How Fast Is Your Broomstick?

Everyday Einstein explains acceleration. Plus - how fast was Ron Weasley's Cleansweep flying?

Lee Falin, PhD
February 21, 2014
Episode #089

Page 2 of 2

Naught to Seventy

As I mentioned earlier, I was never that into the car magazines that my friends were interested in, but I’ve always had an interest in fantasy novels, so let’s look at an example from Harry Potter. In Harry Potter and the Order of the Phoenix, Ron Weasley gets a new broomstick, a Cleansweep to be exact, which he brags can go “naught to seventy in ten seconds.”

Assuming Ron is measuring his velocity in miles per hour, naught to seventy, or 0 mph to 70 mph, is a measurement of acceleration. That is, if the broom starts out stationary (a velocity of 0 mph) and uses its maximum magical acceleration it’s capable of, 10 seconds later it will have a velocity of 70 mph.

As you’ve probably already figured out, the 0-60 measurement used in car magazines works the same way. Except that unfortunately, cars don’t fly.

What’s a Second Squared?

One of the things that often throws new physics students into a bit of confusion is that while velocity might be measured in meters per second, acceleration is typically measured in meters per second squared, or m/s2². Another way to think about this is that if something has an acceleration of 10 m/s2 what you’re really saying is that something accelerates 10 meters per second per second, or every second, the velocity goes up by 10 meters per second.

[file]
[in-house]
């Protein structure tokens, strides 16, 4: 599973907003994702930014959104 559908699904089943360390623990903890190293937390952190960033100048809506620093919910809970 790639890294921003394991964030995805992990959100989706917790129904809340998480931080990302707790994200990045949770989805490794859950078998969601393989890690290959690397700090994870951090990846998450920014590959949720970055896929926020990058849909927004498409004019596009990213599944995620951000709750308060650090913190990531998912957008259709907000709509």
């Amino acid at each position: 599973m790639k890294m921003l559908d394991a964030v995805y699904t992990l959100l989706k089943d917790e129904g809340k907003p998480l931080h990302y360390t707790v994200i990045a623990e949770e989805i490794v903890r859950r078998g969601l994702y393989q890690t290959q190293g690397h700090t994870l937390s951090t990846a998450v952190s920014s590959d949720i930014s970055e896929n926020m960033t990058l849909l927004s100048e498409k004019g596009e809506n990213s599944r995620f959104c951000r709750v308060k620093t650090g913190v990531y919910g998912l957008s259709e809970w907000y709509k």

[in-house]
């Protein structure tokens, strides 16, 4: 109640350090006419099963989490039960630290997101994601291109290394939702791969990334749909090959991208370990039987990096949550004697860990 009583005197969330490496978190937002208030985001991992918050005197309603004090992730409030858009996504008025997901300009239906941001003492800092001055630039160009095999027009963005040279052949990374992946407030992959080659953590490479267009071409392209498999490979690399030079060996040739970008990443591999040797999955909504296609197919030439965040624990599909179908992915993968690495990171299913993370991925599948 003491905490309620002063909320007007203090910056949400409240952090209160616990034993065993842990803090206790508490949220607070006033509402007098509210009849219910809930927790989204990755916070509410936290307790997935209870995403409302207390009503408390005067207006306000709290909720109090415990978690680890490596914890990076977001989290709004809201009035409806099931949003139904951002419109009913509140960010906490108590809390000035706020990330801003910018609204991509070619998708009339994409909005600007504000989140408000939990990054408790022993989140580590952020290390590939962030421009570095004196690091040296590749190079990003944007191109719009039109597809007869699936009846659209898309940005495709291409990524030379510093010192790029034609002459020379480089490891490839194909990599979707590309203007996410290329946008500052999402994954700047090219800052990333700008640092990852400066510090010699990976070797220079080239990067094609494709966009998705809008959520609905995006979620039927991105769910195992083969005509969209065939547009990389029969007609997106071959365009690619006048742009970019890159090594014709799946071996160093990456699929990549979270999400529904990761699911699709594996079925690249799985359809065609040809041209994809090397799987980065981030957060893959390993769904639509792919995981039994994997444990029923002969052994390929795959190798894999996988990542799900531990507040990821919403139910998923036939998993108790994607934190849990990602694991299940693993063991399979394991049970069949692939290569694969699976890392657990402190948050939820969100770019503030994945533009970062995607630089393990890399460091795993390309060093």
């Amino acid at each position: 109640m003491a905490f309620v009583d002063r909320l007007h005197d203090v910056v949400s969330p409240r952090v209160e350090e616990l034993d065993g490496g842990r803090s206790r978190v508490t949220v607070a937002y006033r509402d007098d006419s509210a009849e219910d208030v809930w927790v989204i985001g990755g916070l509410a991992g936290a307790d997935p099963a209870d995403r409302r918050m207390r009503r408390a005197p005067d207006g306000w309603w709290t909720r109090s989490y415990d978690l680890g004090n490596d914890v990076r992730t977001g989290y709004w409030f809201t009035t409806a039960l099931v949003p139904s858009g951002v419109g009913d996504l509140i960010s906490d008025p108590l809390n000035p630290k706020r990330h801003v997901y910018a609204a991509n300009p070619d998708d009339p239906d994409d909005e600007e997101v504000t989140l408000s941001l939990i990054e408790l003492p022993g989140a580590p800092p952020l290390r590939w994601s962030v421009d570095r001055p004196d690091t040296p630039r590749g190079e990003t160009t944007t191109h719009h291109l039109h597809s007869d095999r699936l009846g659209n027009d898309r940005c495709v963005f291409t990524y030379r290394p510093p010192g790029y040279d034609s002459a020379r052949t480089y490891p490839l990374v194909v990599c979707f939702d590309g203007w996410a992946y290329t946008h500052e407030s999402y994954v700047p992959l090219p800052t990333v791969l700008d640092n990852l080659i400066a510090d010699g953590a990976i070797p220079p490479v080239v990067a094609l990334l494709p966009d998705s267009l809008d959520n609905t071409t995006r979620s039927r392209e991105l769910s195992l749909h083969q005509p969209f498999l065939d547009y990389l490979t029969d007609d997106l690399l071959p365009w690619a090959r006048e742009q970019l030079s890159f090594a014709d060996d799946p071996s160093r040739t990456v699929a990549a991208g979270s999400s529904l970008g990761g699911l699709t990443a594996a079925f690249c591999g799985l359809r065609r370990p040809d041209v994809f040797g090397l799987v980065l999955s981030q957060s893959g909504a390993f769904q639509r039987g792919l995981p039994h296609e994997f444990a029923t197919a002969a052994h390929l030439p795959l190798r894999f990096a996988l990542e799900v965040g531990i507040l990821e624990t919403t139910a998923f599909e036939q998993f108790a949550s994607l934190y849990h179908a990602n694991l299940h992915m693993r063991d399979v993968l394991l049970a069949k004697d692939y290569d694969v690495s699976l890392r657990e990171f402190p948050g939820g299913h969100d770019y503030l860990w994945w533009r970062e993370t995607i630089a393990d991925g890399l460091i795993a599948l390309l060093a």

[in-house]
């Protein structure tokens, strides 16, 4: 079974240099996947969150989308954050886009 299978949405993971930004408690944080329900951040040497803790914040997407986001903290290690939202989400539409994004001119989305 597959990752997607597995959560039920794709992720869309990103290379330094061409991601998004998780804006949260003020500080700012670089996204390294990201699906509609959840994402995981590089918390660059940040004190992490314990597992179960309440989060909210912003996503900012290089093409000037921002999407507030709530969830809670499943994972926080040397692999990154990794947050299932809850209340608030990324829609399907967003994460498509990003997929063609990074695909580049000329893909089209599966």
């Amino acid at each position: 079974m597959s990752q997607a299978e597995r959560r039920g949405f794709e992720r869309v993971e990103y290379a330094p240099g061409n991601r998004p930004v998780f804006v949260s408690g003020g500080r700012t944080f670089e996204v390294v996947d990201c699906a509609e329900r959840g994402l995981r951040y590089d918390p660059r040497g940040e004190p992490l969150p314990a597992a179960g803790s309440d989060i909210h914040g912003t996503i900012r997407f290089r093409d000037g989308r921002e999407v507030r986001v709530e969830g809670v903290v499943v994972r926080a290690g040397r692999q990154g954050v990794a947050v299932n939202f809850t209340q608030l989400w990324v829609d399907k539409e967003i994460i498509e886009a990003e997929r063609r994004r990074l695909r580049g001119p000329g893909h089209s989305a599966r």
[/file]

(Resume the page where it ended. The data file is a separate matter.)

So if you start out at a standstill and start accelerating 10 meters per second per second north, after 1 second you’ll have velocity of 10 meters per second north, after 2 seconds your velocity will be 20 meters per second north, after three seconds, it will be 30 meters per second north, and so on, increasing by 10 meters per second ever second, or 10 meters per second squared.


So now you know what scientists think of when they hear the word acceleration, and you also know how to figure out which of your friends has the fastest broomstick (or car). 

For more practical science tips and news, check out my Facebook page and my Twitter feed. If you have any questions, email me at everydayeinstein@quickanddirtytips.com.

Acceleration image, Eric Wüstenhagen at Flickr. CC BY 2.0. Broomstick image courtesy of Shutterstock.


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